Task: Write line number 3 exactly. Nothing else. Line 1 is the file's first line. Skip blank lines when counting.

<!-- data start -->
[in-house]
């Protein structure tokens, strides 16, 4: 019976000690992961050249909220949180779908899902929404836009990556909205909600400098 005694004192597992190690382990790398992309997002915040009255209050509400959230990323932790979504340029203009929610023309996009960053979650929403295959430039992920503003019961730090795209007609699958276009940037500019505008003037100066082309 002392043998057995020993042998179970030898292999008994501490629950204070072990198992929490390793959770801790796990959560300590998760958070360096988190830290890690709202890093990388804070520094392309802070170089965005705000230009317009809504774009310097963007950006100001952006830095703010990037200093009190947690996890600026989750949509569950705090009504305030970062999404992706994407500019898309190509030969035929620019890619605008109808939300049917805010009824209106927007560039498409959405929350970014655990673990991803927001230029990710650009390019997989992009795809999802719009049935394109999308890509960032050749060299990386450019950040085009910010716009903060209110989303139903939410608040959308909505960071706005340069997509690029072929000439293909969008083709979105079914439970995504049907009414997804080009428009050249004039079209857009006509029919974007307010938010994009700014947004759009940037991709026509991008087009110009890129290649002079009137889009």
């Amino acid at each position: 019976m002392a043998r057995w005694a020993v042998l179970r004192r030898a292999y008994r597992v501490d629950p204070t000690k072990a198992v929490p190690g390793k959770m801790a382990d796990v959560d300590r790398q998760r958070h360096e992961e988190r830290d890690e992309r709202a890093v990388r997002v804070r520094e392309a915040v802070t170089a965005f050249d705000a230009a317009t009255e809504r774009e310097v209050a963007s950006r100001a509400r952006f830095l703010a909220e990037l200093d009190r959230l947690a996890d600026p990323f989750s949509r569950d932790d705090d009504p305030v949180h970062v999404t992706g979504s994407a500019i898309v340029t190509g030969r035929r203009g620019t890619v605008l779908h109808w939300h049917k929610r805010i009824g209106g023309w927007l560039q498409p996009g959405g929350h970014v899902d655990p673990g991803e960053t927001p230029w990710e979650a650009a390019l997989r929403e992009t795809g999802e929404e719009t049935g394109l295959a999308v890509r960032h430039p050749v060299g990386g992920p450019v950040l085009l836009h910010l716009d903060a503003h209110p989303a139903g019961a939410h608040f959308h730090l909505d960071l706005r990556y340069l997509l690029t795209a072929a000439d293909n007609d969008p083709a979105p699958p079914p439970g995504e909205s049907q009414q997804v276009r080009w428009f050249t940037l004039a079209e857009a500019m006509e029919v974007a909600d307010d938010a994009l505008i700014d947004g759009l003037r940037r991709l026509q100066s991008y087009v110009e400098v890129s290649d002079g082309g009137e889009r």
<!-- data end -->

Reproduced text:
């Amino acid at each position: 019976m002392a043998r057995w005694a020993v042998l179970r004192r030898a292999y008994r597992v501490d629950p204070t000690k072990a198992v929490p190690g390793k959770m801790a382990d796990v959560d300590r790398q998760r958070h360096e992961e988190r830290d890690e992309r709202a890093v990388r997002v804070r520094e392309a915040v802070t170089a965005f050249d705000a230009a317009t009255e809504r774009e310097v209050a963007s950006r100001a509400r952006f830095l703010a909220e990037l200093d009190r959230l947690a996890d600026p990323f989750s949509r569950d932790d705090d009504p305030v949180h970062v999404t992706g979504s994407a500019i898309v340029t190509g030969r035929r203009g620019t890619v605008l779908h109808w939300h049917k929610r805010i009824g209106g023309w927007l560039q498409p996009g959405g929350h970014v899902d655990p673990g991803e960053t927001p230029w990710e979650a650009a390019l997989r929403e992009t795809g999802e929404e719009t049935g394109l295959a999308v890509r960032h430039p050749v060299g990386g992920p450019v950040l085009l836009h910010l716009d903060a503003h209110p989303a139903g019961a939410h608040f959308h730090l909505d960071l706005r990556y340069l997509l690029t795209a072929a000439d293909n007609d969008p083709a979105p699958p079914p439970g995504e909205s049907q009414q997804v276009r080009w428009f050249t940037l004039a079209e857009a500019m006509e029919v974007a909600d307010d938010a994009l505008i700014d947004g759009l003037r940037r991709l026509q100066s991008y087009v110009e400098v890129s290649d002079g082309g009137e889009r």